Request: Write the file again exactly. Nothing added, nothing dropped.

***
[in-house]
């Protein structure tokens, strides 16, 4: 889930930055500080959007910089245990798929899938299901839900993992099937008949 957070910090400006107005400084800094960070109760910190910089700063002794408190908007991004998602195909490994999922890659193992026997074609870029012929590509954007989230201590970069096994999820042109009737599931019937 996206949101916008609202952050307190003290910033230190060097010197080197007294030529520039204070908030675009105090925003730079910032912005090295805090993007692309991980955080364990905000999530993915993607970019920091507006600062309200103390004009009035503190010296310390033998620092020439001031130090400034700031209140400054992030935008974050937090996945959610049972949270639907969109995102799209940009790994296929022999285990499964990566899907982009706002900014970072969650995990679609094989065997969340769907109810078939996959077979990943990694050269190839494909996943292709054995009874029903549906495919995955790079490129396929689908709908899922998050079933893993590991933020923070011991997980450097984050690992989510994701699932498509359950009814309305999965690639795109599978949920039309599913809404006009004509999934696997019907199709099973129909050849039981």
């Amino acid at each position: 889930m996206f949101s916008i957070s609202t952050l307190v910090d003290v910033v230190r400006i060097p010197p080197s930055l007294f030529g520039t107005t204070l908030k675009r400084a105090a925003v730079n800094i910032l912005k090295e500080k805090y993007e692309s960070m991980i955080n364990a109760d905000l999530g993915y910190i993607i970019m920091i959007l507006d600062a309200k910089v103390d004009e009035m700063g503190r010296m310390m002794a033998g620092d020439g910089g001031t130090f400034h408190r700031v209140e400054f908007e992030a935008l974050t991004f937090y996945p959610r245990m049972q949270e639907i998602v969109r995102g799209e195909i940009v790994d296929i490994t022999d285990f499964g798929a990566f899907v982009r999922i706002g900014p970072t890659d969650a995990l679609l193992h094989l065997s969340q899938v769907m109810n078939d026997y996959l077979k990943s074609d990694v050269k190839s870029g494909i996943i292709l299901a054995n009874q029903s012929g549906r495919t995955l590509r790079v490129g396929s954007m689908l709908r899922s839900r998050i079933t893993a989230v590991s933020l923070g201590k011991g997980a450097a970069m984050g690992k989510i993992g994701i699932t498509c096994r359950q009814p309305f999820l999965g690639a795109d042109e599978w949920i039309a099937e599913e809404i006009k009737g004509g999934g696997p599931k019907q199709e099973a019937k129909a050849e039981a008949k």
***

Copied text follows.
[in-house]
């Protein structure tokens, strides 16, 4: 889930930055500080959007910089245990798929899938299901839900993992099937008949 957070910090400006107005400084800094960070109760910190910089700063002794408190908007991004998602195909490994999922890659193992026997074609870029012929590509954007989230201590970069096994999820042109009737599931019937 996206949101916008609202952050307190003290910033230190060097010197080197007294030529520039204070908030675009105090925003730079910032912005090295805090993007692309991980955080364990905000999530993915993607970019920091507006600062309200103390004009009035503190010296310390033998620092020439001031130090400034700031209140400054992030935008974050937090996945959610049972949270639907969109995102799209940009790994296929022999285990499964990566899907982009706002900014970072969650995990679609094989065997969340769907109810078939996959077979990943990694050269190839494909996943292709054995009874029903549906495919995955790079490129396929689908709908899922998050079933893993590991933020923070011991997980450097984050690992989510994701699932498509359950009814309305999965690639795109599978949920039309599913809404006009004509999934696997019907199709099973129909050849039981």
């Amino acid at each position: 889930m996206f949101s916008i957070s609202t952050l307190v910090d003290v910033v230190r400006i060097p010197p080197s930055l007294f030529g520039t107005t204070l908030k675009r400084a105090a925003v730079n800094i910032l912005k090295e500080k805090y993007e692309s960070m991980i955080n364990a109760d905000l999530g993915y910190i993607i970019m920091i959007l507006d600062a309200k910089v103390d004009e009035m700063g503190r010296m310390m002794a033998g620092d020439g910089g001031t130090f400034h408190r700031v209140e400054f908007e992030a935008l974050t991004f937090y996945p959610r245990m049972q949270e639907i998602v969109r995102g799209e195909i940009v790994d296929i490994t022999d285990f499964g798929a990566f899907v982009r999922i706002g900014p970072t890659d969650a995990l679609l193992h094989l065997s969340q899938v769907m109810n078939d026997y996959l077979k990943s074609d990694v050269k190839s870029g494909i996943i292709l299901a054995n009874q029903s012929g549906r495919t995955l590509r790079v490129g396929s954007m689908l709908r899922s839900r998050i079933t893993a989230v590991s933020l923070g201590k011991g997980a450097a970069m984050g690992k989510i993992g994701i699932t498509c096994r359950q009814p309305f999820l999965g690639a795109d042109e599978w949920i039309a099937e599913e809404i006009k009737g004509g999934g696997p599931k019907q199709e099973a019937k129909a050849e039981a008949k």